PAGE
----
Techweek, a well-known nationwide technology conference, had added Dallas, Texas to their 2016 conference venue! Techweek was founded five years ago in Chicago, and after seeing the demand to support its entrepreneurial community, they decided to expand their conference venues. The 2016 lineup has expanded to include seven major U.S. cities including New York and Los Angeles, and of course, Dallas.
“Not only is it home to numerous Fortune 500 companies, but there’s a thriving startup ecosystem and we’ve seen the investment level rising,” Techweek CEO Amanda Signorelli, explained about the conference coming to Dallas.
Techweek is expecting a crowd of 5,000 to 6,000 to attend the Dallas Conference. Previous conferences have attracted thousands, their audience serves an entire ecosystem including highly esteemed CEO s, entrepreneurs, and corporate employees.
TechWeek will be held on October 31st through November 6th and tickets will go on sale in a month or less, according to Signorelli. Many events will be free to attend, however lecture tickets start at $75. During TechWeek, events will be located around 30 or so venues spread around Dallas. The majority will be held at The Bomb Factory, which is a 50,000 square foot venue in Deep Ellum, an area of arts and entertainment venues in downtown Dallas.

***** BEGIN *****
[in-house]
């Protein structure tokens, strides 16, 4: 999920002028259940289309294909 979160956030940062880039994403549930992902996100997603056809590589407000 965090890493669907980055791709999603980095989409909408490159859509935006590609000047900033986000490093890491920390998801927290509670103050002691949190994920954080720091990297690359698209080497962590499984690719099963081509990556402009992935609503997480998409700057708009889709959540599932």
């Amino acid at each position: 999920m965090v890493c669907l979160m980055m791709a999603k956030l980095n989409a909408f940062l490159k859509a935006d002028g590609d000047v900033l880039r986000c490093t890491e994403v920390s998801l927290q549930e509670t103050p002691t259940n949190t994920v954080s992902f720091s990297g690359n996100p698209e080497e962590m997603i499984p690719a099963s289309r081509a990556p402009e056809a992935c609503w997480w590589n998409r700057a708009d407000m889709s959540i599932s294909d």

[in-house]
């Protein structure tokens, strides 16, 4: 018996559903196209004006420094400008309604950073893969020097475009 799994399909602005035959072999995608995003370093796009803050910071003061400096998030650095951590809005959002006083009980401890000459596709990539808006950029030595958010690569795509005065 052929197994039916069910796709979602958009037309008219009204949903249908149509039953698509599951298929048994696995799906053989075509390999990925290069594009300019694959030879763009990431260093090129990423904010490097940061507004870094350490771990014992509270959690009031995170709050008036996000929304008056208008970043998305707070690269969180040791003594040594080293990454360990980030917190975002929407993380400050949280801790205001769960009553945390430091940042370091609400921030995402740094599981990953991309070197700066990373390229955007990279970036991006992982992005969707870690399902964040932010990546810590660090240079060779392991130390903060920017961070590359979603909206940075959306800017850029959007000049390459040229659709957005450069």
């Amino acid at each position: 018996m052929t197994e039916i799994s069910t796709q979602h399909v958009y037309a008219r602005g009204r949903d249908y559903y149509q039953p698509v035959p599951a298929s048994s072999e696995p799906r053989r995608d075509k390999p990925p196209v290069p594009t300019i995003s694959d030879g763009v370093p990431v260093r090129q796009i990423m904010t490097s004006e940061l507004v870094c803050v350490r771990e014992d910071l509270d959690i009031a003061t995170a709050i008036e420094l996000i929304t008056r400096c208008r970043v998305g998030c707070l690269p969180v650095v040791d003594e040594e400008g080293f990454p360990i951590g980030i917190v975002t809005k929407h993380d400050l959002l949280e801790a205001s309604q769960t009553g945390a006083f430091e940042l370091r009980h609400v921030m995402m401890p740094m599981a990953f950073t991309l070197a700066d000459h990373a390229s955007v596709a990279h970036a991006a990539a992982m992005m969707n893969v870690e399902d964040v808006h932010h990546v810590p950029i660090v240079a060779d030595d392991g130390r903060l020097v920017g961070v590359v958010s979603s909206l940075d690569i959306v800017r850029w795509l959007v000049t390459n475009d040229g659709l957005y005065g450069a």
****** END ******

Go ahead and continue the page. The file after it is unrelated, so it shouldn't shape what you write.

Michael Pratt, president and founder of Digital Dallas, an organization that aims to foster a deeper Dallas technology community, said the city needs this type of event.
“My reaction was like, ‘Finally,'” Pratt said. “When a big conference like TechWeek comes, it’s a big deal. I kind of don’t want to have a South by Southwest here, I think that’d be just a zoo. But TechWeek’s a legit conference.”
Digital Dallas was already planning a music technology event in the fall when Techweek contacted them. They asked to have their pre-planned event be a part of Techweek, and Digital Dallas said yes.
Capital One> will be the presenting sponsor of Techweek in Dallas, and had previously been involved with Techweek in Chicago.
“We feel that technology and the digital capabilities that are being created right now both in the software and on the hardware side are creating some creative opportunities for businesses to transform themselves,” said Sanjiv Yajnik, president of Capital One Financial Services and head of its Plano campus.
For Techweek’s Dallas content, Signorelli said that Techweek will research market trends and investment levels to determine what topics to cover. As Chicago is the beacon for Techweek, and been running for five years, their conferences sell between 12,000 to 15,000 tickets. Signorelli forecasts that in five years, Dallas could become one of their top-selling venues.